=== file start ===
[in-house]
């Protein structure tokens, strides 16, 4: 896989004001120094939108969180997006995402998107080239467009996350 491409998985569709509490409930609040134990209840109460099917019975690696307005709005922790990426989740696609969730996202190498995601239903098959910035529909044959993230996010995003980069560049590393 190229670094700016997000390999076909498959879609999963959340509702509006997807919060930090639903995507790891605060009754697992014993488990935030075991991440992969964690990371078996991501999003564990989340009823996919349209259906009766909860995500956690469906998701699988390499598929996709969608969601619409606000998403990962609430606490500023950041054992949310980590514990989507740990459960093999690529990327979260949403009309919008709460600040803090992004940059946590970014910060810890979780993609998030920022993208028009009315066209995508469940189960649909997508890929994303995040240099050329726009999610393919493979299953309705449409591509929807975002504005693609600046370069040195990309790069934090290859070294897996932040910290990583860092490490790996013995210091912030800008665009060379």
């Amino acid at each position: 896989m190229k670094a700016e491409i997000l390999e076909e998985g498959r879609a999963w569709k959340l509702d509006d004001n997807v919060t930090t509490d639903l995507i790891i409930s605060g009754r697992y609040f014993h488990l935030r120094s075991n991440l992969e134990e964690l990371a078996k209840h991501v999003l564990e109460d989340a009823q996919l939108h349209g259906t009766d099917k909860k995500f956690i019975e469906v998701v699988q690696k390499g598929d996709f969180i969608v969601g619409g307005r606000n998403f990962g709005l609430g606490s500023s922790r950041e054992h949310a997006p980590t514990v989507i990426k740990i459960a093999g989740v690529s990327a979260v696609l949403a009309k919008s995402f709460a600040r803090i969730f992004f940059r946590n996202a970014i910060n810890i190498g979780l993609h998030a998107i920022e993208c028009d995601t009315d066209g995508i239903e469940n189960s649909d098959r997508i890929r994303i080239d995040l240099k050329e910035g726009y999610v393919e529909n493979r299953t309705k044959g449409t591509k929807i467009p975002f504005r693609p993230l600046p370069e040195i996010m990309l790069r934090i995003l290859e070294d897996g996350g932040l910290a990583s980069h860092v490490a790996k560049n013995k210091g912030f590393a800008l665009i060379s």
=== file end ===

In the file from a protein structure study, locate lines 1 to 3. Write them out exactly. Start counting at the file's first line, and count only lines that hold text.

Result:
[in-house]
């Protein structure tokens, strides 16, 4: 896989004001120094939108969180997006995402998107080239467009996350 491409998985569709509490409930609040134990209840109460099917019975690696307005709005922790990426989740696609969730996202190498995601239903098959910035529909044959993230996010995003980069560049590393 190229670094700016997000390999076909498959879609999963959340509702509006997807919060930090639903995507790891605060009754697992014993488990935030075991991440992969964690990371078996991501999003564990989340009823996919349209259906009766909860995500956690469906998701699988390499598929996709969608969601619409606000998403990962609430606490500023950041054992949310980590514990989507740990459960093999690529990327979260949403009309919008709460600040803090992004940059946590970014910060810890979780993609998030920022993208028009009315066209995508469940189960649909997508890929994303995040240099050329726009999610393919493979299953309705449409591509929807975002504005693609600046370069040195990309790069934090290859070294897996932040910290990583860092490490790996013995210091912030800008665009060379």
């Amino acid at each position: 896989m190229k670094a700016e491409i997000l390999e076909e998985g498959r879609a999963w569709k959340l509702d509006d004001n997807v919060t930090t509490d639903l995507i790891i409930s605060g009754r697992y609040f014993h488990l935030r120094s075991n991440l992969e134990e964690l990371a078996k209840h991501v999003l564990e109460d989340a009823q996919l939108h349209g259906t009766d099917k909860k995500f956690i019975e469906v998701v699988q690696k390499g598929d996709f969180i969608v969601g619409g307005r606000n998403f990962g709005l609430g606490s500023s922790r950041e054992h949310a997006p980590t514990v989507i990426k740990i459960a093999g989740v690529s990327a979260v696609l949403a009309k919008s995402f709460a600040r803090i969730f992004f940059r946590n996202a970014i910060n810890i190498g979780l993609h998030a998107i920022e993208c028009d995601t009315d066209g995508i239903e469940n189960s649909d098959r997508i890929r994303i080239d995040l240099k050329e910035g726009y999610v393919e529909n493979r299953t309705k044959g449409t591509k929807i467009p975002f504005r693609p993230l600046p370069e040195i996010m990309l790069r934090i995003l290859e070294d897996g996350g932040l910290a990583s980069h860092v490490a790996k560049n013995k210091g912030f590393a800008l665009i060379s």